PHYSICAL DIAGNOSIS OF PEDIATRIC CHF

A 4 week old presents with respiratory distress.  Could this be congenital heart disease?

Today most cases of congenital heart disease are picked up in screening either in utero or shortly after birth.  However, we as emergency physicians will continue to see cases that are initially unrecognized.  Here is a reminder of some pediatric-pertinent findings of congenital heart disease.

  1. Cyanosis – this is only present when desaturated hemoglobin levels are above 3-5 g/dl.  A pulse oximeter will be needed to identify most patients with oxygen desaturation.  Place the oxygen probe on the right upper extremity, which is proximal to any possible aortic coarctation.  If hypoxemia is found, see if it corrects with 100% oxygen, called the hyperoxia test.  If it does not, this indicates intracardiac shunting.
  2. Hepatomegaly – infants develop hepatomegaly from venous congestion rather than peripheral edema.  Don’t forget to palpate for the liver.  Inch inward during exhalation and feel for the liver edge on inhalation.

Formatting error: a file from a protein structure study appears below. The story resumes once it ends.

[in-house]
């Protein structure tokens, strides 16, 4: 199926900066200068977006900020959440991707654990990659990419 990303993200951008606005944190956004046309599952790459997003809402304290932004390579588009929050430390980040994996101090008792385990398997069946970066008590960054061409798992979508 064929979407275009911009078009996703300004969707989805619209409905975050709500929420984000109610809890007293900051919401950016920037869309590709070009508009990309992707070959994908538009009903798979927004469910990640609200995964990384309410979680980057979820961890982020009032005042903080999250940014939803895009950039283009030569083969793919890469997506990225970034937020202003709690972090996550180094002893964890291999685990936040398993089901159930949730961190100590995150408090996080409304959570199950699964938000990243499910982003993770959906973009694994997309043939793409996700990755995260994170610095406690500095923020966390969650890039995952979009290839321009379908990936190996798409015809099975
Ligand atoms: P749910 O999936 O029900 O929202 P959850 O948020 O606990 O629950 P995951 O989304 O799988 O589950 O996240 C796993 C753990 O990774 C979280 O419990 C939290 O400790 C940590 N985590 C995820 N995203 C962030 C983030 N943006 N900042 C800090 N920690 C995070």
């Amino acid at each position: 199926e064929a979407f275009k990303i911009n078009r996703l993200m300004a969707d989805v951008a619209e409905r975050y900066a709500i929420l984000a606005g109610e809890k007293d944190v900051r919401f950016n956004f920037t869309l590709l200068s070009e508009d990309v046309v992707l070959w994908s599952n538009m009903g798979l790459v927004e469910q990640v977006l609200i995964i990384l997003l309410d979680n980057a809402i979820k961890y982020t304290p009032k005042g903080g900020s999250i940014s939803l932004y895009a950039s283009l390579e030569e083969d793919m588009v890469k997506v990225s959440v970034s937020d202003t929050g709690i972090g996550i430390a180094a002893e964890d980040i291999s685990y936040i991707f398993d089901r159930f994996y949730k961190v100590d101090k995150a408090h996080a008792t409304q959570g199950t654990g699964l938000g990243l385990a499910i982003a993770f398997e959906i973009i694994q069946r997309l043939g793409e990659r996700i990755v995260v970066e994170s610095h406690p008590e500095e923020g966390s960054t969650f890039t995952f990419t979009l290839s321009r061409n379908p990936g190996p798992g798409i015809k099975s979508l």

3. Point of maximal impulse – The normal location is the left 4th intercostal space, mid-clavicular line.  Infants have thin chest walls so this does actually provide valuable information.  The PMI may be displaced to the left or right, and it can be enlarged.  Visualization alone often provides this information.
  4. Precordial activity – a hyperactive precordium suggests volume overload.
  5. Auscultation – Listen individually to S1, systole, S2, and diastole.  Isolate each sound in your mind.  That can help you decide whether a murmur is holosytolic or ejection. If you are trying to exclude congenital heart disease, listen for physiologic splitting of S2.  Most congenital heart defects disrupt this process.
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